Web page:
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Venison Wellington

Venison Wellington, just in time for Christmas!

venison loin - shitake mushrooms - garlic - shallots - oregano - dried fruit - cherry brandy - nutmeg - prosciutto - mustard - puff pastry - egg

This is the perfect winter treat, using seasonal produce and festive ingredients, so we decided to make it for our Christmas supper, and think you should give it a go too...

Start with good quality venison loin fillet, we got ours from George Bower in Stockbridge. When deciding how much to buy, imagine an inch and a half along the loin per person. The meat will shrink a little during cooking and result in an inch width per person upon serving.

Start by making your mushroom mix - finely chop a punnet of shitake (we used a food processor), then fry off a couple of shallots in butter with 2 gloves of garlic. Once softened, add your diced mushrooms with a handful of finely chopped oregano and a bag of dried fruit, such as cranberries and cherries. Let the mushrooms soften and cook slightly, before adding a large glass of cherry brandy, and a little bit of water. You need to allow the brandy and water to completely evaporate, or fear a soggy bottom. Once the fluid is gone and the mushrooms start to brown add a good pinch of nutmeg and season to taste. Let the mixture cool completely.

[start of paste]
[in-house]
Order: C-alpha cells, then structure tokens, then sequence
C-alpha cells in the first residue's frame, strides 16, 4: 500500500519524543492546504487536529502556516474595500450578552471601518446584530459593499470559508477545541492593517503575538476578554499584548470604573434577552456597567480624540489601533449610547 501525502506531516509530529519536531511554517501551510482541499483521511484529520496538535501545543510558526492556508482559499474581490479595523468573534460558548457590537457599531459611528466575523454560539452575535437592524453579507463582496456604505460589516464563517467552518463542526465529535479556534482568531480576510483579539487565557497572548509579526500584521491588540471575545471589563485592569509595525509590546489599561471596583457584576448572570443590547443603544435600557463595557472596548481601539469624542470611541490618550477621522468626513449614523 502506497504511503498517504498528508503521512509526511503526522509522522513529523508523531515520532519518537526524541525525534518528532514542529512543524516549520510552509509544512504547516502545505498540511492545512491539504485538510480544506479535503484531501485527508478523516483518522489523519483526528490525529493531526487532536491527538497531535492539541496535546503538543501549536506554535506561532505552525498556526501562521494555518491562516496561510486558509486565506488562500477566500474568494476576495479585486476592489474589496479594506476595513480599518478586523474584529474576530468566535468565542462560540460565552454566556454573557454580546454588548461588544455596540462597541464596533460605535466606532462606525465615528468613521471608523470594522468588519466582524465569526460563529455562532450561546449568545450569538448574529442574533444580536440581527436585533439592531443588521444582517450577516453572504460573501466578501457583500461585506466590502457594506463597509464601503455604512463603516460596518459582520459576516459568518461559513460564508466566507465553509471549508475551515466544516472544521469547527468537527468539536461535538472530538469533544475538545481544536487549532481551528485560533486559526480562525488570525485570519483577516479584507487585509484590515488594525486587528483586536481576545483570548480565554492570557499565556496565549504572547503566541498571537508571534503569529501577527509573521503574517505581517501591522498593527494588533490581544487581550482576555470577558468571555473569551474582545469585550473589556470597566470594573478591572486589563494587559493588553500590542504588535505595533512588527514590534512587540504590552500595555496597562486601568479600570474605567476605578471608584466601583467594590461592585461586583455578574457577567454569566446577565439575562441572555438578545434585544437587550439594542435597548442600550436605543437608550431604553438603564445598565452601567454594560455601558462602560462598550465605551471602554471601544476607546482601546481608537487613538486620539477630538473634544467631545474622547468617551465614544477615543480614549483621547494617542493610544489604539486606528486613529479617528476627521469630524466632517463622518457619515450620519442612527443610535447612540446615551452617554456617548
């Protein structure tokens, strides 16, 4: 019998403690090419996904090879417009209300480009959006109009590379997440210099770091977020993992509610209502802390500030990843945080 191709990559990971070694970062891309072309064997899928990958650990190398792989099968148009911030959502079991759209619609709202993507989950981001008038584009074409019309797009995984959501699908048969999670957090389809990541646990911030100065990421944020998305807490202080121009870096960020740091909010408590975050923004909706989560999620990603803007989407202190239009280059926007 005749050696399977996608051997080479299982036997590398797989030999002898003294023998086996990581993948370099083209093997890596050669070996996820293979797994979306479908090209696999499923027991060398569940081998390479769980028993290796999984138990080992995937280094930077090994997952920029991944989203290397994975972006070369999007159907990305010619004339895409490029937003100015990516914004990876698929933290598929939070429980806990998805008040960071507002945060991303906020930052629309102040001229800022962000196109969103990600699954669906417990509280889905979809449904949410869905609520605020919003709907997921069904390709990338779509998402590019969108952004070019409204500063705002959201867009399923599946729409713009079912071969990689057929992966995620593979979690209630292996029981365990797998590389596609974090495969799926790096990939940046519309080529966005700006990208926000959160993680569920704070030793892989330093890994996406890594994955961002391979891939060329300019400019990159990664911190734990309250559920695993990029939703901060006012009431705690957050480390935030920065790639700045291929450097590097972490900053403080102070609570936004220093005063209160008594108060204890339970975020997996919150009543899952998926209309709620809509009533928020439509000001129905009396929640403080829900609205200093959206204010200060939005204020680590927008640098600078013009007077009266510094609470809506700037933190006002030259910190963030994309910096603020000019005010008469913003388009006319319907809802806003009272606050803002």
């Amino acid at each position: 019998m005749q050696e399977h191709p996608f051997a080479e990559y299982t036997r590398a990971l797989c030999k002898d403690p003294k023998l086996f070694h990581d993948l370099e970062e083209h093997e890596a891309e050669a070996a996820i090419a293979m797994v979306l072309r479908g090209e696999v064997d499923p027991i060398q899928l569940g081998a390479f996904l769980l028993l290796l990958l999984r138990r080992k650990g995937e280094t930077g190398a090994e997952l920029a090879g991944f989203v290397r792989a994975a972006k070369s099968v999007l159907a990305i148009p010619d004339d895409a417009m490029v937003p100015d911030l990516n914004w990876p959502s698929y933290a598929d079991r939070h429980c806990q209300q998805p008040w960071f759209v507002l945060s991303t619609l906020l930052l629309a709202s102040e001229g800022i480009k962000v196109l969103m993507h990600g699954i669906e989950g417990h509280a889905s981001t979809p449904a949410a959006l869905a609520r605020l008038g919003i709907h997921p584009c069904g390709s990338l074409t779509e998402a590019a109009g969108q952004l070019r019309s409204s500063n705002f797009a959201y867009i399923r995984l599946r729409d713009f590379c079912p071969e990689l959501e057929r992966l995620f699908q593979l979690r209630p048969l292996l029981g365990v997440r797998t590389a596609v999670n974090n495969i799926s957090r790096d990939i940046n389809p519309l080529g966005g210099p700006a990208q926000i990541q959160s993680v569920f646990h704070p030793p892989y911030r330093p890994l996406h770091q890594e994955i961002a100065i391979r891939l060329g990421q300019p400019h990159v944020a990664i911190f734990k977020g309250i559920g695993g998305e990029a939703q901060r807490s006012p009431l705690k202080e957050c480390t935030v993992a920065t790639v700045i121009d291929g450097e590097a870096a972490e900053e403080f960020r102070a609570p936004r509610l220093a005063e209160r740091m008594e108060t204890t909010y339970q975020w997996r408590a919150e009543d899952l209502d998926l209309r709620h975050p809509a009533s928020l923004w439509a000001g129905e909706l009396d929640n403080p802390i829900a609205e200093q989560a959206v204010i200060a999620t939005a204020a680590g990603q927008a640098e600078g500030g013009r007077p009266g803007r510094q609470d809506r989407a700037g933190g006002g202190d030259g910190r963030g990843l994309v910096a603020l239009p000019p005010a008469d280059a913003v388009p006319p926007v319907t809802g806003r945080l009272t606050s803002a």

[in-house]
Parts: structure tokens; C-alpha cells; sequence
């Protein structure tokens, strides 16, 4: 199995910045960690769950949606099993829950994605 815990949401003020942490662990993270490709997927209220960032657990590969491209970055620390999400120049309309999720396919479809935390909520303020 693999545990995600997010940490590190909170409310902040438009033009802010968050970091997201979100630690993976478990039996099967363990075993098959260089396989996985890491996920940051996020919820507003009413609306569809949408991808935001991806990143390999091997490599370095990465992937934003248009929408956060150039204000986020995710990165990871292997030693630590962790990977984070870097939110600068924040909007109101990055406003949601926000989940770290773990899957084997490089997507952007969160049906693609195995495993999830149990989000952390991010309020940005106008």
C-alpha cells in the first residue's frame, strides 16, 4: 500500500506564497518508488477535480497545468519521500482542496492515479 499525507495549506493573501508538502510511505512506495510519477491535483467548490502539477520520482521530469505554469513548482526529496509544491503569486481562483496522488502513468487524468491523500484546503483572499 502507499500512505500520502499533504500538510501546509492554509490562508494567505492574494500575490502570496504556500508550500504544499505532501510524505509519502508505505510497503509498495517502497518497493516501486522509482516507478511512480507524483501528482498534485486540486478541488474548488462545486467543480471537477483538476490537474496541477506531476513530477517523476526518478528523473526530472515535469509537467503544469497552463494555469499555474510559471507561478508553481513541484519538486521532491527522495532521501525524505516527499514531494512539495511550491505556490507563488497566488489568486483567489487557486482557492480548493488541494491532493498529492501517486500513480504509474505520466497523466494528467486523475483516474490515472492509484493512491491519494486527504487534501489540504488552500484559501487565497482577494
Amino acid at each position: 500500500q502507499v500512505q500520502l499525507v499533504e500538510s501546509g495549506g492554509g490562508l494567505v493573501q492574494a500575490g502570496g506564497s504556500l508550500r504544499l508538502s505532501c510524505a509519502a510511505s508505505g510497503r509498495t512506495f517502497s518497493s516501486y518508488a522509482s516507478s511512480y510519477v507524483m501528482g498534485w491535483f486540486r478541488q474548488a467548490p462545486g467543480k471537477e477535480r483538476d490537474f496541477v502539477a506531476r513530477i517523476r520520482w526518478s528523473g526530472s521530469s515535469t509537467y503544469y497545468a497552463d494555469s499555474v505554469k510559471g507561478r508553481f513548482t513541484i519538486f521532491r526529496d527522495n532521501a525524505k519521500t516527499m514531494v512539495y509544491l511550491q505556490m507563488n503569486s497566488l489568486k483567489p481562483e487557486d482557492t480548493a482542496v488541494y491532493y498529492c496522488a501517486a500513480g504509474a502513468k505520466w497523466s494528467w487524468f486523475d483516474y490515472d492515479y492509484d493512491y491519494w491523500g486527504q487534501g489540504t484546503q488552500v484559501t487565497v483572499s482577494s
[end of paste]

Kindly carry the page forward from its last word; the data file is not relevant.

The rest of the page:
Whilst it is cooling, fry off the venison loin. Use a very hot oiled pan and season the meat with plenty of pepper and a little bit of salt. Fry off on each side for approximately 2 minutes, and allow to rest.

Once all the elements are cold you can put the wellington together - first roll out some puff pastry, remembering that the thicker it is, the more likely you are to have raw pastry at the end. Lay 6 sheets of prosciutto ham on to the puff, then a thick layer of your festive mushroom mix. Brush the loin with some English mustard and place on to the mix. Roll the venison tightly in to the pastry, seal with beaten egg, and then leave to chill in the fridge for at least an hour to firm up.

Once chilled, brush the pastry with more beaten egg and cook at 200c/gas mark 7 for 25-30 minutes (longer if you think ours is a wee bit too rare). Leave to rest for another 25 - 30 minutes after cooking, and then cut in to slices - or bring to the table whole, for a nail biting unveiling!

We served ours with parsnip and truffle oil mash, roasted brussels sprout and Jerusalem artichokes, steamed tenderstem, and a light blackcurrant and chicken stock sauce.

Merry Christmas!